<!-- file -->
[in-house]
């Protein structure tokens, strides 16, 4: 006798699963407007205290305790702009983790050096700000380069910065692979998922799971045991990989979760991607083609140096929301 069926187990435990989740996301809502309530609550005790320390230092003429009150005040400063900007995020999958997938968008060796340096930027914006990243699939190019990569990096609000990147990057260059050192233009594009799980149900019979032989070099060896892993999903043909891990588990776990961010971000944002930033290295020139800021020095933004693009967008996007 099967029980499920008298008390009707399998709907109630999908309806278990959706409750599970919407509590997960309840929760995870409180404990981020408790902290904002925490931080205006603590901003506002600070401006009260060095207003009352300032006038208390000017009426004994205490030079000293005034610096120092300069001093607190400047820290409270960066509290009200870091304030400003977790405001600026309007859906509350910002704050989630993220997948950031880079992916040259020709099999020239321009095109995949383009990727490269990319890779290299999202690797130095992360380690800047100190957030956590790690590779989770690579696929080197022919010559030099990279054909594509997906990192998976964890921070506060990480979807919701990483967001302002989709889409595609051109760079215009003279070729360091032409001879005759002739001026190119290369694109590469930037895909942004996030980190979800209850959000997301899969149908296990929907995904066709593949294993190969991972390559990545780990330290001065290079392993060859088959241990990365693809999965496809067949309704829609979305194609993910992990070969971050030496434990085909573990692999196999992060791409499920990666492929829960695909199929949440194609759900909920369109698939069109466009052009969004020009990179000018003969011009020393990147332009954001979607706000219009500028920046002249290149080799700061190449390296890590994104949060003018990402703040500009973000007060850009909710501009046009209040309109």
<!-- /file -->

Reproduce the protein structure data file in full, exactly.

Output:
[in-house]
């Protein structure tokens, strides 16, 4: 006798699963407007205290305790702009983790050096700000380069910065692979998922799971045991990989979760991607083609140096929301 069926187990435990989740996301809502309530609550005790320390230092003429009150005040400063900007995020999958997938968008060796340096930027914006990243699939190019990569990096609000990147990057260059050192233009594009799980149900019979032989070099060896892993999903043909891990588990776990961010971000944002930033290295020139800021020095933004693009967008996007 099967029980499920008298008390009707399998709907109630999908309806278990959706409750599970919407509590997960309840929760995870409180404990981020408790902290904002925490931080205006603590901003506002600070401006009260060095207003009352300032006038208390000017009426004994205490030079000293005034610096120092300069001093607190400047820290409270960066509290009200870091304030400003977790405001600026309007859906509350910002704050989630993220997948950031880079992916040259020709099999020239321009095109995949383009990727490269990319890779290299999202690797130095992360380690800047100190957030956590790690590779989770690579696929080197022919010559030099990279054909594509997906990192998976964890921070506060990480979807919701990483967001302002989709889409595609051109760079215009003279070729360091032409001879005759002739001026190119290369694109590469930037895909942004996030980190979800209850959000997301899969149908296990929907995904066709593949294993190969991972390559990545780990330290001065290079392993060859088959241990990365693809999965496809067949309704829609979305194609993910992990070969971050030496434990085909573990692999196999992060791409499920990666492929829960695909199929949440194609759900909920369109698939069109466009052009969004020009990179000018003969011009020393990147332009954001979607706000219009500028920046002249290149080799700061190449390296890590994104949060003018990402703040500009973000007060850009909710501009046009209040309109």